What kept the owl quiet these past four weeks? Why were there no bits and pieces of linguistic weirdness occasionally scattering across your screen?

ngenxa yomsebenzi-nje. because of work. 

Which is a good thing. 

uMasingana, the isiZulu name for this month, relates to the verb singa, meaning ‘to look about, to peer out of a burrow, to search for something’ – it’s the month when you poke your head out of the ruins of the previous year, and scout around for things to make ends meet. 

It’s particularly apt looking back at this January, as I took my first step into leading a linguistically focused life – although it involved slightly more than just a look around!

I now have 11 private clients, and 1 corporate – all wanting to learn isiZulu, with 34 people in total. 34 new isiZulu-speakers, enjoying their first tastes of the language of Heaven.

I also did some interesting translation this past month – although I was sceptical at first, since it was a course handbook on occupational health and safety for a major retail chain, I quickly realised that there was great scope for using some of my favourite parts of ulimi lukaPhunga noMageba.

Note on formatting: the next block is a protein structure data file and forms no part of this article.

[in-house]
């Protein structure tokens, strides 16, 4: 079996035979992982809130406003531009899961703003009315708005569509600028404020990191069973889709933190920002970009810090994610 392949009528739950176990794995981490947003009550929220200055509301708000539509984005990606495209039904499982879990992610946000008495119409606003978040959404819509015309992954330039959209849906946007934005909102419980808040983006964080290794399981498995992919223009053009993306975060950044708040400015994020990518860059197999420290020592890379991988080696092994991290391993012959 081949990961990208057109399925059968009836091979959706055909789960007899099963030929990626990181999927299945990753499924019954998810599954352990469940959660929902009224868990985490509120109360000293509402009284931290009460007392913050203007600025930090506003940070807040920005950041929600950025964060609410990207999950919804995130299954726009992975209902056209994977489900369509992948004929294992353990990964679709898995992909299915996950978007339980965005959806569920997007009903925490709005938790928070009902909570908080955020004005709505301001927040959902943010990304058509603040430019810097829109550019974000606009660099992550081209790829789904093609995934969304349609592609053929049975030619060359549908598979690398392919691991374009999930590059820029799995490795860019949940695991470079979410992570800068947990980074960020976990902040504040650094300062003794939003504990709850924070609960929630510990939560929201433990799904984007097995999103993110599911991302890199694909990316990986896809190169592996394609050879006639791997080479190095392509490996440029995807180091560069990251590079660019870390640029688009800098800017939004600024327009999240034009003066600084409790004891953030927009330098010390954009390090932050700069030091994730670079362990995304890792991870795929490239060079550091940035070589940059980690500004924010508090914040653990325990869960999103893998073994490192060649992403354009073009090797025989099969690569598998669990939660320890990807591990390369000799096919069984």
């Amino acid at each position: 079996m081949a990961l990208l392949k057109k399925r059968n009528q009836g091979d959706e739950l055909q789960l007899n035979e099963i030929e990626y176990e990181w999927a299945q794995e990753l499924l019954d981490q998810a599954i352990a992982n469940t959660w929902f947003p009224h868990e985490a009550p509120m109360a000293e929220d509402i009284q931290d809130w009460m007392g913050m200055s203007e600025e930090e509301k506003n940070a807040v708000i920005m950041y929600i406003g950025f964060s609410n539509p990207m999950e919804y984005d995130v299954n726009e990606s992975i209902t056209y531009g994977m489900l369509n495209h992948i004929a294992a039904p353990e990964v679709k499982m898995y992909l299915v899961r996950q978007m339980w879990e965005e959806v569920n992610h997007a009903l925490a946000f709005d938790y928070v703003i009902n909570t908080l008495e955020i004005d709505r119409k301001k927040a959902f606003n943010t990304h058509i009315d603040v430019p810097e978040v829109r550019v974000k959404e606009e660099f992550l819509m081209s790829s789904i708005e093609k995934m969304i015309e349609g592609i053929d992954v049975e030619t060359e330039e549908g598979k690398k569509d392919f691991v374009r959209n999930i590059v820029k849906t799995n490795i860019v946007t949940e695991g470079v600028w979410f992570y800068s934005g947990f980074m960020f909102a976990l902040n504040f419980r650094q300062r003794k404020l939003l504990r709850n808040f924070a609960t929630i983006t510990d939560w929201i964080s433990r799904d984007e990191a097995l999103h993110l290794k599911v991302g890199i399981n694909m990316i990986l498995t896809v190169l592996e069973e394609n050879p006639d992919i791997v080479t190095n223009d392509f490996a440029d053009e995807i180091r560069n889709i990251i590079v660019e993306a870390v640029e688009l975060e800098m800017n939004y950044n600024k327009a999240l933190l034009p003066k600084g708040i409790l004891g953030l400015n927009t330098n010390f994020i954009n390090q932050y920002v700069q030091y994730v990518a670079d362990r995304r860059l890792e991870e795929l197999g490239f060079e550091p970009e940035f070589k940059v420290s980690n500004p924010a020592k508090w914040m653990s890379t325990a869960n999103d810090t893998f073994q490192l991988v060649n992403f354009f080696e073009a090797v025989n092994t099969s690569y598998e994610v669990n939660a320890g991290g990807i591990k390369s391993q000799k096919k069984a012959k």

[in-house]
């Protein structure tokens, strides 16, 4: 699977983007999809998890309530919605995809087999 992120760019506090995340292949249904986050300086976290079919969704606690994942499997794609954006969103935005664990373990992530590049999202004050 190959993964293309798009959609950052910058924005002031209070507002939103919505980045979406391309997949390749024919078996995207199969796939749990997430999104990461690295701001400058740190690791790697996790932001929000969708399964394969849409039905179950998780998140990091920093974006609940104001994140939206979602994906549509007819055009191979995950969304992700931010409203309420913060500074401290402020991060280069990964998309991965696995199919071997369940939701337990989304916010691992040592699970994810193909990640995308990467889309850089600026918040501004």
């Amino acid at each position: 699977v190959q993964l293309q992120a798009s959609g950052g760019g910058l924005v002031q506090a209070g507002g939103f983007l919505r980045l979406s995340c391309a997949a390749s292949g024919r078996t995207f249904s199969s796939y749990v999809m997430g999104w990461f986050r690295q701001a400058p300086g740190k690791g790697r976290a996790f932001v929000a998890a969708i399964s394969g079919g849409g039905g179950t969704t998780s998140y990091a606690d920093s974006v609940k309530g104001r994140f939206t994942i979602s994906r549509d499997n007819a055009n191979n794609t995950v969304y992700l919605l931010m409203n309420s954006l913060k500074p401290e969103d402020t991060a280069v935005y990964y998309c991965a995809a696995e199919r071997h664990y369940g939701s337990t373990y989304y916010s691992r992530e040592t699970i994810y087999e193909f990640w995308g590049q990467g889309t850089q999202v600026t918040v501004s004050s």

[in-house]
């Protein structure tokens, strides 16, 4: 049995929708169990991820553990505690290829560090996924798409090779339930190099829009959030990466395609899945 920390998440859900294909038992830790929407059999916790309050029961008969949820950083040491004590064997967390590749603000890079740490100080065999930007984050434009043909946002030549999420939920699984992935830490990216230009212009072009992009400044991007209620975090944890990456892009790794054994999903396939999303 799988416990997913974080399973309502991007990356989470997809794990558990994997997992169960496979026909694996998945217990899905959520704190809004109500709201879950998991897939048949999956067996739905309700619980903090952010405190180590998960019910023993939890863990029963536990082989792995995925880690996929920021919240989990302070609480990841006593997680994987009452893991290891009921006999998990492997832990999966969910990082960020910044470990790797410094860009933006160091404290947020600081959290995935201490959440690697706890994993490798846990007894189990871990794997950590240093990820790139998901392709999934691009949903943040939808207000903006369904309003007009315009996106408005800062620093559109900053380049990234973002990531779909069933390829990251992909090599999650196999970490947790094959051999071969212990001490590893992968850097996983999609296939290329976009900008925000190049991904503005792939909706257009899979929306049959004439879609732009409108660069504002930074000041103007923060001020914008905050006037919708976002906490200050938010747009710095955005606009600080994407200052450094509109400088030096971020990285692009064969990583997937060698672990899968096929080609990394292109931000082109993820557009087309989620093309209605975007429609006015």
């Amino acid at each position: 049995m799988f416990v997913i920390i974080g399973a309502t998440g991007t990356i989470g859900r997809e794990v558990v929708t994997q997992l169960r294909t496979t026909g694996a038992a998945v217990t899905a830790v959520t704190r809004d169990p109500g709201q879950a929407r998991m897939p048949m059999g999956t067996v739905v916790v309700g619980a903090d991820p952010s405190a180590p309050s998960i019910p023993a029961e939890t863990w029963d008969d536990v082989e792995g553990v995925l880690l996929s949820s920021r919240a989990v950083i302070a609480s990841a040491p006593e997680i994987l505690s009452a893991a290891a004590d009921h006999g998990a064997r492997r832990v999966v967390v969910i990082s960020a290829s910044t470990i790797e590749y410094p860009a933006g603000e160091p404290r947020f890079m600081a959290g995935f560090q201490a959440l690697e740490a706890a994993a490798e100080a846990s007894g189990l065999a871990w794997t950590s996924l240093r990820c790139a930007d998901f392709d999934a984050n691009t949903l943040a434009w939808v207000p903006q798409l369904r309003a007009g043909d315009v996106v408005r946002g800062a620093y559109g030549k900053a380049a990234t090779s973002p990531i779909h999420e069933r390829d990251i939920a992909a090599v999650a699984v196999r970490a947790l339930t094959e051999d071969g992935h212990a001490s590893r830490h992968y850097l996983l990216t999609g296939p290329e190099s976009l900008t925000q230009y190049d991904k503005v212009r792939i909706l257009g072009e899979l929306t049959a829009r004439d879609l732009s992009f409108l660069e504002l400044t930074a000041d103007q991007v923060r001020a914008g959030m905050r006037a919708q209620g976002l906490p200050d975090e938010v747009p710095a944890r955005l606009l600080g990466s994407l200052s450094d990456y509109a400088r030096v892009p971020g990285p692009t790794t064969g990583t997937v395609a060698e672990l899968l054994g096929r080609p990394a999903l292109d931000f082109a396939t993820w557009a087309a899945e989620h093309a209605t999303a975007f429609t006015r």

I managed to sneak in the verb derived from my favourite ideophone (wolokohlela, from the ideophone wólokohlo, denoting a large object falling from a great height with a clatter), and discovered that, ngesiZulu, there’s an ideophone denoting mass production: ukuthi khíqi. 

I stayed up until the early hours of many mornings, accompanied by my imiphaka and the izikhova (though, luckily, no otokoloshe or imikhovu), translating and recording and stretching my brain into obscure corners of grammar and syntax.

And I started on two very important documents – a textbook for teaching isiZulu (at school level, and to adults), and an adaptation and extension of the story of uSikhulumi kaHlokohloko . 🙂

So the owl has been industrious, but in so doing he has forgotten this online space. 

Sengibuyile-ke.